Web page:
by WorldTribune Staff, April 18, 2021
A new runoff election was ordered in a Mississippi alderman race after a judge determined that more than three-quarters of absentee ballots were invalid.
Judge Jeff Weill ordered a new runoff for the Ward 1 alderman race in Aberdeen, WCBI reported. Meanwhile, a notary involved in processing absentee ballots for the election was arrested.
Weill ruled there is evidence of fraud and criminal activity in how absentee ballots were handled in the June 2020 primary.
The judge ruled that 66 of 84 absentee ballots that were cast in the election should have never been counted. Nicholas Holliday was declared the winner of the Ward 1 alderman seat by 37 votes, while challenger Robert Devaull contested the results in court.
“The court is of the opinion there is probable cause that several individuals involved in the disturbances during election day at the polling precinct ‘willfully and corruptly violated’ one or more of the above criminal statutes,” the judge wrote in his 64-page decision.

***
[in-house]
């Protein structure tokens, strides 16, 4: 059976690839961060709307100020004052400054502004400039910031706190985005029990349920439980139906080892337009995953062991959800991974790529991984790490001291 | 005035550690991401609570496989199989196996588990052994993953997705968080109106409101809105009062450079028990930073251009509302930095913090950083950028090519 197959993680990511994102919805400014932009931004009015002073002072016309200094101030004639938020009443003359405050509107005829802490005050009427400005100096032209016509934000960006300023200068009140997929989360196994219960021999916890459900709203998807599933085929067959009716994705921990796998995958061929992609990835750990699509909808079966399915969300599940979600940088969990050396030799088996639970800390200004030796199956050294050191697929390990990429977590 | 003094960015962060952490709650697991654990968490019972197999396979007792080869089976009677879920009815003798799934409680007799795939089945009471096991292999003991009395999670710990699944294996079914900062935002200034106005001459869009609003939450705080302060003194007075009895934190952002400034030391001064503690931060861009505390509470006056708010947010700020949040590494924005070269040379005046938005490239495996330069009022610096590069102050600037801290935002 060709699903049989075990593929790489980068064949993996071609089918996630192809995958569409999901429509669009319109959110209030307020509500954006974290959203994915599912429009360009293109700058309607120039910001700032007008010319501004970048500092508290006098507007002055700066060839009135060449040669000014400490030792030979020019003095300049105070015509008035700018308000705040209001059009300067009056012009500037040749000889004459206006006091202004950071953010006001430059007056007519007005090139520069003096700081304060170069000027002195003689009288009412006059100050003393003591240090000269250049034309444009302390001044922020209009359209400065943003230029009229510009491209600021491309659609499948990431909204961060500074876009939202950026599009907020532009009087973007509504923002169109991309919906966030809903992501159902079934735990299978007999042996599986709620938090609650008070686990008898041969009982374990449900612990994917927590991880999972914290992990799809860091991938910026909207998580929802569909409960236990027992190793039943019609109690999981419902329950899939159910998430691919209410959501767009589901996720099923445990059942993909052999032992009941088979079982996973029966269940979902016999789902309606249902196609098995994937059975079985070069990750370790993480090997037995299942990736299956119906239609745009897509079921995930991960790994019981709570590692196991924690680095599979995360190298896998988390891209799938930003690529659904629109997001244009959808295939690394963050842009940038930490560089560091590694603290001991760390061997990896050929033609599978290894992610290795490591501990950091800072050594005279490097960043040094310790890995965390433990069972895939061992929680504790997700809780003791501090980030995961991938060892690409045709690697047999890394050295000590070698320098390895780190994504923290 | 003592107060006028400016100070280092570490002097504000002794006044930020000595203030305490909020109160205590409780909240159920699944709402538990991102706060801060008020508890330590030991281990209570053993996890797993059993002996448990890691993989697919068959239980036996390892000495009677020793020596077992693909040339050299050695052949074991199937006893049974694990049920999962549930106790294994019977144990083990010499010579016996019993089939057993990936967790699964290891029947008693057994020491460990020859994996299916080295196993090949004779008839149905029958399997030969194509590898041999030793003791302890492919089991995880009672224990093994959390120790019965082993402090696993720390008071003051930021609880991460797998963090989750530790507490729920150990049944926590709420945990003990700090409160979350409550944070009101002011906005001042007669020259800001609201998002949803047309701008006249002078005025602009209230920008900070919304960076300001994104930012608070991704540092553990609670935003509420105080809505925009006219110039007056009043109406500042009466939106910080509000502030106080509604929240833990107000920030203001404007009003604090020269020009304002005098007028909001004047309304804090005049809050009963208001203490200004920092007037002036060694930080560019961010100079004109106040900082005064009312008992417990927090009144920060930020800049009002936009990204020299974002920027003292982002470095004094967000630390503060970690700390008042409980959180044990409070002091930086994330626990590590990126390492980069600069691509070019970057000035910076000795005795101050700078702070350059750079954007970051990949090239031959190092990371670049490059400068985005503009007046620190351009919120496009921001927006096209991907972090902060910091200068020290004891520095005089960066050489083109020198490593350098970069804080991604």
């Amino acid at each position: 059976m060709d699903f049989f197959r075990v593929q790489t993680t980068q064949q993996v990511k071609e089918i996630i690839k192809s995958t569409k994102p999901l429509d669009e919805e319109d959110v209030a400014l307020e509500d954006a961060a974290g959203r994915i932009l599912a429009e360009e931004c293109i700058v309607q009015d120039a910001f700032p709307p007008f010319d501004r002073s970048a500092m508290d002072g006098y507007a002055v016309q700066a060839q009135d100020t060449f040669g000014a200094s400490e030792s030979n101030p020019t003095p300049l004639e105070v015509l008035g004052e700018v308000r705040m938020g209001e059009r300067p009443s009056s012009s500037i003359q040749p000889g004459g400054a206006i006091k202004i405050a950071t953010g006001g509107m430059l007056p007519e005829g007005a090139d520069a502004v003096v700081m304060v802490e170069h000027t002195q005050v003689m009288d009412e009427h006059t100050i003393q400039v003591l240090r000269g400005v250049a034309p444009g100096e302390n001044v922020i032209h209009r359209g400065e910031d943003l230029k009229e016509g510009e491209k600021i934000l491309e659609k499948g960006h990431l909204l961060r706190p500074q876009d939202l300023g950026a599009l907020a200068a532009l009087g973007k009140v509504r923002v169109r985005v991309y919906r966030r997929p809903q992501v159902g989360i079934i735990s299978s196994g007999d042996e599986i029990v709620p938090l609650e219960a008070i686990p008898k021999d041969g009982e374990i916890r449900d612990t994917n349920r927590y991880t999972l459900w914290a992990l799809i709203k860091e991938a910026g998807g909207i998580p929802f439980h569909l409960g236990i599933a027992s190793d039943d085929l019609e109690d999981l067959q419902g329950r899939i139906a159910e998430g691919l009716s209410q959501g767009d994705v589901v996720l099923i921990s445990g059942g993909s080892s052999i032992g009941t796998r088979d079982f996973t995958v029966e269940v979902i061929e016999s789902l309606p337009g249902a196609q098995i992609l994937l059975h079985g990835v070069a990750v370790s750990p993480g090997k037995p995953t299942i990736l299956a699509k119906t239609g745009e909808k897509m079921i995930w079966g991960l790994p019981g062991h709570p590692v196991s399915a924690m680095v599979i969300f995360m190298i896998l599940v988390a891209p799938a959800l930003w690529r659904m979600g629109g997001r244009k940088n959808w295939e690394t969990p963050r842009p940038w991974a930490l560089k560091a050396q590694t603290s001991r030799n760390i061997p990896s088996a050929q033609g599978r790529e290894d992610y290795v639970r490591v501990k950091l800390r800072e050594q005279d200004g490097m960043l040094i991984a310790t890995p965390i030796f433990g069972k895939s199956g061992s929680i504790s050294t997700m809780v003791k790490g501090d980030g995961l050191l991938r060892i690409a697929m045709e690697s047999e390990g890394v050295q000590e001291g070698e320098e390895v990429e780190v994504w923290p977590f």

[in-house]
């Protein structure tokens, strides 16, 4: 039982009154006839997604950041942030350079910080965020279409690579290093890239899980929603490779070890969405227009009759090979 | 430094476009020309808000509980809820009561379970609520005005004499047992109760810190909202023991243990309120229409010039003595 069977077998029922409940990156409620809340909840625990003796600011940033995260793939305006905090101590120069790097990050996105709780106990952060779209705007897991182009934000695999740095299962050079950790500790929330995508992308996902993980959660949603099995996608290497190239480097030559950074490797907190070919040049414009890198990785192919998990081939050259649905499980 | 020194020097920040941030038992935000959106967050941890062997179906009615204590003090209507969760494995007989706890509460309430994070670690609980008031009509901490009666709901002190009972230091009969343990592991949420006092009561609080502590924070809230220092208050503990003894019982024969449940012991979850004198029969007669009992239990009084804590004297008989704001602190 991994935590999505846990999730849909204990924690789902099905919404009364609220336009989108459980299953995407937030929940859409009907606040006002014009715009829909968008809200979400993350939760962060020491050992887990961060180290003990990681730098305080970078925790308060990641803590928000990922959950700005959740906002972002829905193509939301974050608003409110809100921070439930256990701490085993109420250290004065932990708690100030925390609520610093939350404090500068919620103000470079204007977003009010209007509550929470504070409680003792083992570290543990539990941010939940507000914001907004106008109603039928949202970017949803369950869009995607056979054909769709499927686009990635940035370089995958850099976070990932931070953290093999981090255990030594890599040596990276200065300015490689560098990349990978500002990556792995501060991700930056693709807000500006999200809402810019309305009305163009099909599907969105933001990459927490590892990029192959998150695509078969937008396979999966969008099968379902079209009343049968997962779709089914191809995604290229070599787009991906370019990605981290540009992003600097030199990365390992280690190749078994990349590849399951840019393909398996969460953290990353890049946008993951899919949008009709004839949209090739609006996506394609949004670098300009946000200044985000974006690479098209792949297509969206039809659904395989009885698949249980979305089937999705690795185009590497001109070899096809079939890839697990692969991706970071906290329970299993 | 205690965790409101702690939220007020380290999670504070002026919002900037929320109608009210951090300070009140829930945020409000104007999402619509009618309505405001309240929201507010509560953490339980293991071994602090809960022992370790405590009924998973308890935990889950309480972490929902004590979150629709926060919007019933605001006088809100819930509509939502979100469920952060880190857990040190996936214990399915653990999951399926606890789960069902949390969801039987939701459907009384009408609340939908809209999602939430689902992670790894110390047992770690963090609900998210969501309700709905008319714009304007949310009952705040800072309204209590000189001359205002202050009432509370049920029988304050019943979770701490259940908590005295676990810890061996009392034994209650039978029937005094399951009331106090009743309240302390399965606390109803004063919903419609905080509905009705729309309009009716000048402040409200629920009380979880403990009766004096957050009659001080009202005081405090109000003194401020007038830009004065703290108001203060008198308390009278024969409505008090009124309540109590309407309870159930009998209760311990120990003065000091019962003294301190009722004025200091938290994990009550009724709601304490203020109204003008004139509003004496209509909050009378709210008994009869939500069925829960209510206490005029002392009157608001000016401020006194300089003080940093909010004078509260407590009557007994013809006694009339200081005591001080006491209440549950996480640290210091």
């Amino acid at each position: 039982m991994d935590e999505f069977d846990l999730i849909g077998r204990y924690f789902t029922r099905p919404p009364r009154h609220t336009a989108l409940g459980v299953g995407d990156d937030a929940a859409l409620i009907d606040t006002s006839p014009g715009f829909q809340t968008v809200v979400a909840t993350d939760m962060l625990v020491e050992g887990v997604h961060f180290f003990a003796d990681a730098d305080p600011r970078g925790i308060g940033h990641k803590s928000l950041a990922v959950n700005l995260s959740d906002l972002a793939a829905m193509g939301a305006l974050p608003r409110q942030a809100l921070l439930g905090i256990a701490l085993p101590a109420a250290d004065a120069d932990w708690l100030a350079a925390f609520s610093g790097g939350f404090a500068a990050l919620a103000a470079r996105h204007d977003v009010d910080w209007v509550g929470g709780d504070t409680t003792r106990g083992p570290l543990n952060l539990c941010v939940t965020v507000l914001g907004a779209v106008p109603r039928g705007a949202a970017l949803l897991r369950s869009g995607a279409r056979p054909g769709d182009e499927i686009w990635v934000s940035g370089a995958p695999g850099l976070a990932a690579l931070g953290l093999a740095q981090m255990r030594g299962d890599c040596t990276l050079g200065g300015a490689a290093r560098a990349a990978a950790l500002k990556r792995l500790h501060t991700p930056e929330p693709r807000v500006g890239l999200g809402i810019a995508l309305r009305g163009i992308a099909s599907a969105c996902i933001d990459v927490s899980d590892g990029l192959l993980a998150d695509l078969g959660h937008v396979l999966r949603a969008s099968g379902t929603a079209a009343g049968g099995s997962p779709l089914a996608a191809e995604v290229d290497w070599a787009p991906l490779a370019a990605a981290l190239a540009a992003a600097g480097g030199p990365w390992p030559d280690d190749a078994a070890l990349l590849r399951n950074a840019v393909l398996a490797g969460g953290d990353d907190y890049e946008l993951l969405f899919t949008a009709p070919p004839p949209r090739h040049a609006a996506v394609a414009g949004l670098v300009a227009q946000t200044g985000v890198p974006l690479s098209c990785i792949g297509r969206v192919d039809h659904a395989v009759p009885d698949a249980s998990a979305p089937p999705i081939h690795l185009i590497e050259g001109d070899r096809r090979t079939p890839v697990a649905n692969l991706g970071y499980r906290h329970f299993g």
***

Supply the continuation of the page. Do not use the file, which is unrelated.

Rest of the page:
“The court will leave to the appropriate authorities to determine whether the actions of Maurice Howard, Henry Randle and S. Nicholas Holliday amounted to prosecutable crimes,” the court filings also said, referring to Police Chief Henry Randle and former Mayor Maurice Howard, who Weill said were involved in intimidation and harassment at the polling place on Election Day, according to evidence.
Weill ordered a separate bench warrant and set bond for $500 for Dallas Jones, who notarized the absentee ballots in question, reported the Northeast Mississippi Daily Journal. She was later released on bond, reports said. According to court documents, Jones said she admitted that she violated her notary duties and allegedly said she assisted an individual or individuals that flaunted the state’s voter fraud law.
“When you have an absentee ballot, there’s an envelope, you vote, fold the ballot, put it in an envelope, lick the flap, sign across the flap, then notary signs your election certificate, she testified that she didn’t sign in front of anybody, didn’t see anybody sign it, she just notarized it, just stamped them,” Lydia Quarles, an attorney for Robert Devaull, told WCBI.